SLOVAK FINANCE MINISTER SUES SMER LEADER FOR SLANDER
Finance Minister Ivan Miklos on 13 March told TASR that he is suing Smer (Direction) Chairman Robert Fico for accusing him of corruption during last week's extraordinary session of parliament to debate corruption in Slovakia. Fico alleged that Miklos has amassed a fortune from bribes received in privatization deals. MS

U.S. HELSINKI COMMISSION DEMANDS END TO FORCED STERILIZATIONS IN SLOVAKIA
Nine members of the U.S. Helsinki Commission have sent a letter to the Slovak government calling for an end to alleged forced sterilizations of Romany women in that country, CTK reported on 13 March. The news agency reported that U.S. Representative Christopher H. Smith (Republican, New Jersey), who is co-chairman of the commission, handed the letter to Slovak Foreign Ministry State Secretary Ivan Korcok in Washington on 11 March. The letter is addressed to Prime Minister Mikulas Dzurinda and recalls that the Charter 77 dissident movement was the first to report on such practices in Czechoslovakia. Unfortunately, the signatories charge, it is becoming clear that the practice did not end with communism. The letter also recalls a statement by former Slovak Health Minister Lubomir Javorsky, who said in 1995 that the government will do everything to ensure that more "white" children are born than Romany children. The signatories say they believe the current government did not initiate the practice and will halt it, according to CTK (see "RFE/RL Newsline," 30 and 31 January, 14 and 21 February, and 4 March 2003). MS

GROWING HUNGARIAN MAJORITY OPPOSES WAR ON IRAQ
According to a public-opinion poll conducted by the Median polling agency in February, 9 percent of Hungarians would approve of the United States and its allies launching a war against Iraq, down from 15 percent in December and 17 percent in November, "Nepszabadsag" reported on 14 March. A majority would prefer to see Hungary stay out of a war should one break out, and none of the respondents would be prepared to send combat units to Iraq, according to the poll. Since November, the portion of those who would support sending medical or technical units has also dropped from 48 percent to 31 percent. The poll of 1,200 adults was taken between 14 and 18 February. MSZ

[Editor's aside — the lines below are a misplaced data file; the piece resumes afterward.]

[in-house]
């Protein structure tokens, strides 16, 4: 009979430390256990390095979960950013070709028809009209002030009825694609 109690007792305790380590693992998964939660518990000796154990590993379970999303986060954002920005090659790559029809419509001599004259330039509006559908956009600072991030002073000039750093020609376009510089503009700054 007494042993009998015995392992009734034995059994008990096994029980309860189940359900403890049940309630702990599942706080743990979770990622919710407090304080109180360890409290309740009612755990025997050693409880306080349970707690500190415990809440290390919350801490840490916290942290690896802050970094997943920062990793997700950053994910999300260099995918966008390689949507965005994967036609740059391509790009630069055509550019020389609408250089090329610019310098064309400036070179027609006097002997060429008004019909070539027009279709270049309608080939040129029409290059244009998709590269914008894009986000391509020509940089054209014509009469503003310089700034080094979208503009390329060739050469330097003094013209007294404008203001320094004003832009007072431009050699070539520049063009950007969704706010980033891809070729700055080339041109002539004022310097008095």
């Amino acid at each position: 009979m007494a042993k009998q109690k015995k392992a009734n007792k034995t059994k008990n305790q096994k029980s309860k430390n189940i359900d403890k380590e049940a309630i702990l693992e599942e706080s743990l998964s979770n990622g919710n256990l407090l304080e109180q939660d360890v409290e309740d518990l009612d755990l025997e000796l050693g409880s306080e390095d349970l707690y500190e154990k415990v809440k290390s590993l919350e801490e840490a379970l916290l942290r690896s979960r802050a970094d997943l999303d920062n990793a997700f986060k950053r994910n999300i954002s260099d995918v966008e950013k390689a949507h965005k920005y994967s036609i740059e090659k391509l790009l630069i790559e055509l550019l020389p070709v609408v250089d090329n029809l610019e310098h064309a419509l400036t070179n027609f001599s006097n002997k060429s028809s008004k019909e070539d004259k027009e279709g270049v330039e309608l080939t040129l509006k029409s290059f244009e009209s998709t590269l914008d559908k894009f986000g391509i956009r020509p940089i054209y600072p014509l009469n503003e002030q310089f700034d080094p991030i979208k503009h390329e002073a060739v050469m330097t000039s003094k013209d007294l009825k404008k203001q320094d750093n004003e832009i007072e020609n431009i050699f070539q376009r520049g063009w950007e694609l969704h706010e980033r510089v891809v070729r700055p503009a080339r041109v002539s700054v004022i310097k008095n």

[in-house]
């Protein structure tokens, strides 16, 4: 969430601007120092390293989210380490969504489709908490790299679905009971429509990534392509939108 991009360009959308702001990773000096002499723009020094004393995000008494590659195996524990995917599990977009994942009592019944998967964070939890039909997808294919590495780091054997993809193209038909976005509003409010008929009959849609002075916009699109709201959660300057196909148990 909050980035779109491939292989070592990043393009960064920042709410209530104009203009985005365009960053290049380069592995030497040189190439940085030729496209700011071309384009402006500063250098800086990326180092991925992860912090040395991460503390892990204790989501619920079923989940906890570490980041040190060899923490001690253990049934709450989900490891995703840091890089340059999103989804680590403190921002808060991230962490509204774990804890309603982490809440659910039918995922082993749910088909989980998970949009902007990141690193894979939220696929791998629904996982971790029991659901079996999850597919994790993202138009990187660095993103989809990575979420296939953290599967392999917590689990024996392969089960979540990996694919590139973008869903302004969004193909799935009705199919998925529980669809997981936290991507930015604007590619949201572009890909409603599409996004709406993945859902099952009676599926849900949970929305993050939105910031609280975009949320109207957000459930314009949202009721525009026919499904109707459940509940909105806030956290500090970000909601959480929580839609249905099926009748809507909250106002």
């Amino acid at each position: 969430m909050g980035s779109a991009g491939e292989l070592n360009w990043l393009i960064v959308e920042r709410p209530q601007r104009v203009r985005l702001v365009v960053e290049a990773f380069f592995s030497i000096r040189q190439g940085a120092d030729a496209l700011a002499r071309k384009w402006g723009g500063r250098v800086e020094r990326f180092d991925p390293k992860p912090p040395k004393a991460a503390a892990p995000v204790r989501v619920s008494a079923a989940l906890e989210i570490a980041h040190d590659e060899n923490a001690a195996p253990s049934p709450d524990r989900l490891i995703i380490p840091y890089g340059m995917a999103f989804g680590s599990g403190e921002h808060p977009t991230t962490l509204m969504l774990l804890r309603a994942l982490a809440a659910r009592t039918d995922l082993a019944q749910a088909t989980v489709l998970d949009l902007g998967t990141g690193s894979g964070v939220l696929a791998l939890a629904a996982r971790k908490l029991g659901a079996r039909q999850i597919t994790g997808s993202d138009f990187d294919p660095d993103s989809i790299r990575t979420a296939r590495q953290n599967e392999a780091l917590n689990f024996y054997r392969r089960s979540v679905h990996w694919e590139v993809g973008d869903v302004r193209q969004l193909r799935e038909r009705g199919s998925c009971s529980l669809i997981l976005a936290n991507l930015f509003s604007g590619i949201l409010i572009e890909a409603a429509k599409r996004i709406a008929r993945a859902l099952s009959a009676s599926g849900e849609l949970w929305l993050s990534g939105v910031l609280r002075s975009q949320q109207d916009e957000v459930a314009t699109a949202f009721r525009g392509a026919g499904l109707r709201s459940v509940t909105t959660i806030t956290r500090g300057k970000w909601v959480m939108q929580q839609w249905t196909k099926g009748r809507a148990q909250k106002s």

HUNGARIAN ARMY SLIMMING DOWN
Hungary's armed forces will be cut from the present 45,000 troops to around 30,000 over the next 10 years, Army Chief of Staff Major General Zoltan Szenes told "Magyar Hirlap" on 13 March. Szenes, who was appointed chief of staff in February, said that in 2003 the armed forces will be equipped with some 80-90 new vehicles and another 1,000 will be needed next year. MSZ

HUNGARIAN CATHOLIC BISHOPS APPEAL TO CONSTITUTIONAL COURT
The Bench of Catholic Bishops on 13 March filed an official complaint to the Hungarian Constitutional Court concerning the new social-services act, Bench Secretary Bishop Andras Veres told reporters in Budapest, according to local media. Veres called it the first occasion that the bench has appealed to the court. Catholics believe the act, which was initially sent back to parliament for reconsideration by President Ferenc Madl (see "RFE/RL Newsline," 4 December 2002, 7 January and 5 February 2003), is discriminatory toward religious institutions, "Magyar Nemzet" reported on 14 March. According to the new law, churches will be paid state subsidies based on whether taxpayers choose to offer 1 percent of their income-tax obligations rather than on census data. MSZ

EXPELLED MIEP MEMBERS LAUNCH NEW HUNGARIAN RADICAL PARTY
Former members of the extremist Hungarian Justice and Life Party (MIEP) who were recently expelled from that organization (see "RFE/RL Newsline," 25 February 2003) have united to form a new party under the name Magyar Nemzeti Front (MNF), or Hungarian National Front, "Nepszabadsag" reported on 14 March. Laszlo Bognar, a member of the new party's leadership, said the post of MNF party chairman is provisionally held by Erno Rozgonyi. A national party conference will be convened in July to elect the MNF's leaders, Bognar said, adding that the party's aim is to pursue youthful, radical, right-wing policies. MSZ